Planned City of Palmas / Urban Recycle Architecture Studio

Courtesy of Urban Recycle Architecture Studio

The strategic planning of the city of Palmas, while in the search for expansion of urban space, often creates a certain peculiar urbanization compared to other Brazilian cities, such as in the topography of the land available for development of the IAB-To. It’s unusual for architects, who work in densely built metropolis, to design in a “loose” environment without references incorporated or pre-set aesthetic guidelines. For Urban Recycle Architecture Studio, the terrain of the project, in theory, represents everything that architects and builders like the most, “the new”. More images and architects’ description after the break.

An area of 50 x 22m, in a corner space and covered by vegetation, offers the architect a “strange” setting, and yet provides great potential. For the development of this proposal, we decided initially to observe the space around the natural terrain and analyze its relationship with the environment; its colors, textures and climate. Following the announcement made available, it was proposed to have a building with total area of 3.780m ² developed in different stages of construction, all fast execution, ordered to the program, within the standards of accessibility, comfort, with environmental and eco-efficiency. The focus of the project sought to establish a relationship between the most economic and functional way to allow the building to be expanded, in order to allow for the program set, without any disfigurement or loss of effectiveness.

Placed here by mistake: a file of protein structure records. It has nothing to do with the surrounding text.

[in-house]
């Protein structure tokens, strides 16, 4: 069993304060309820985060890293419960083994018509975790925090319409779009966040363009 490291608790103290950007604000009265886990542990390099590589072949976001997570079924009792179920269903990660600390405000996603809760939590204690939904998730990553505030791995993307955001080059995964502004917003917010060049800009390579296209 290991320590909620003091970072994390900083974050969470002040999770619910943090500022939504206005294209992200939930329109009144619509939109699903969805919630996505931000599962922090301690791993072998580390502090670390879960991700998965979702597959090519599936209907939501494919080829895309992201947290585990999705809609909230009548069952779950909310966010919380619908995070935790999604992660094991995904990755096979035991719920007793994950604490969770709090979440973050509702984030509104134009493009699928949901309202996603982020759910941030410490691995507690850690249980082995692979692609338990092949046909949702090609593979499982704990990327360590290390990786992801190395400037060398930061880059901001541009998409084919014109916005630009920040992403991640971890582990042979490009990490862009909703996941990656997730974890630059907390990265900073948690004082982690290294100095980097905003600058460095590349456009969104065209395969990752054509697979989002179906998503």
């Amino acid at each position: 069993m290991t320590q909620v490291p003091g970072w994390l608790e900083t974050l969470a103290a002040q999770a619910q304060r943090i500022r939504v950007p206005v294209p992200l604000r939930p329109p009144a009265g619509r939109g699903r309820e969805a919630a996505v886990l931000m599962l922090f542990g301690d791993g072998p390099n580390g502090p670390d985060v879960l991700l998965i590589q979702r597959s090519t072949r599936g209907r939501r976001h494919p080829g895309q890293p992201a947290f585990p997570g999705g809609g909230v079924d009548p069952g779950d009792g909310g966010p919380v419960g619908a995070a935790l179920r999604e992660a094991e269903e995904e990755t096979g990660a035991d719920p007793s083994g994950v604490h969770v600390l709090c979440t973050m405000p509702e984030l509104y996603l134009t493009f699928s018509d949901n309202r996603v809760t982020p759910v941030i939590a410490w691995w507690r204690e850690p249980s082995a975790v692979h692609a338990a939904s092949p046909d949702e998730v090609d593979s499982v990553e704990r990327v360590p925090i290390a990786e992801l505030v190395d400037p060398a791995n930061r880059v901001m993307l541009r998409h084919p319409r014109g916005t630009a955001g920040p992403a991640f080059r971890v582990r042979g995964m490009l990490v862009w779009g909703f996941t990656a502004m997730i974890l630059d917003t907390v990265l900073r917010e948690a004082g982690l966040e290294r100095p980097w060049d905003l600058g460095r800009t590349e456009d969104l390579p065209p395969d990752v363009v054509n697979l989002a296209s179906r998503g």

Courtesy of Urban Recycle Architecture Studio

The program and the phases determined in the regulations for the development of the building is incorporated into two blocks. The first predominantly horizontal and the second predominantly vertical structural system with the garages integrated with both. The vertical block with the main facade facing the corner of Alameda Street 17 to the Teotônio Segurato is designed to accommodate the program needs of the 1st, 3rd and 4th stages of construction. It is also the main axis of vertical movement containing 2 elevators and capacity for 4 to 6 bathrooms. The second block, facing the corner with Alameda Street 2 to Teotônio Segurato is designed to accommodate the program of the auditorium with fixed capacity of 160 people with the possibility of expansion of another 30 seats, a room for translation, complete studio, sound booth, deposit, four multi-purpose rooms (built to the 2nd floor of the office tower), foyer, backstage and small space for receiving and break-room(integrated to the 2nd floor of the office tower). The integration of the two blocks is established through the foyer and lounges arranged on two floors (ground and first) with facades facing the central atrium and Alameda 17 accessed via stairs or elevators at the reception.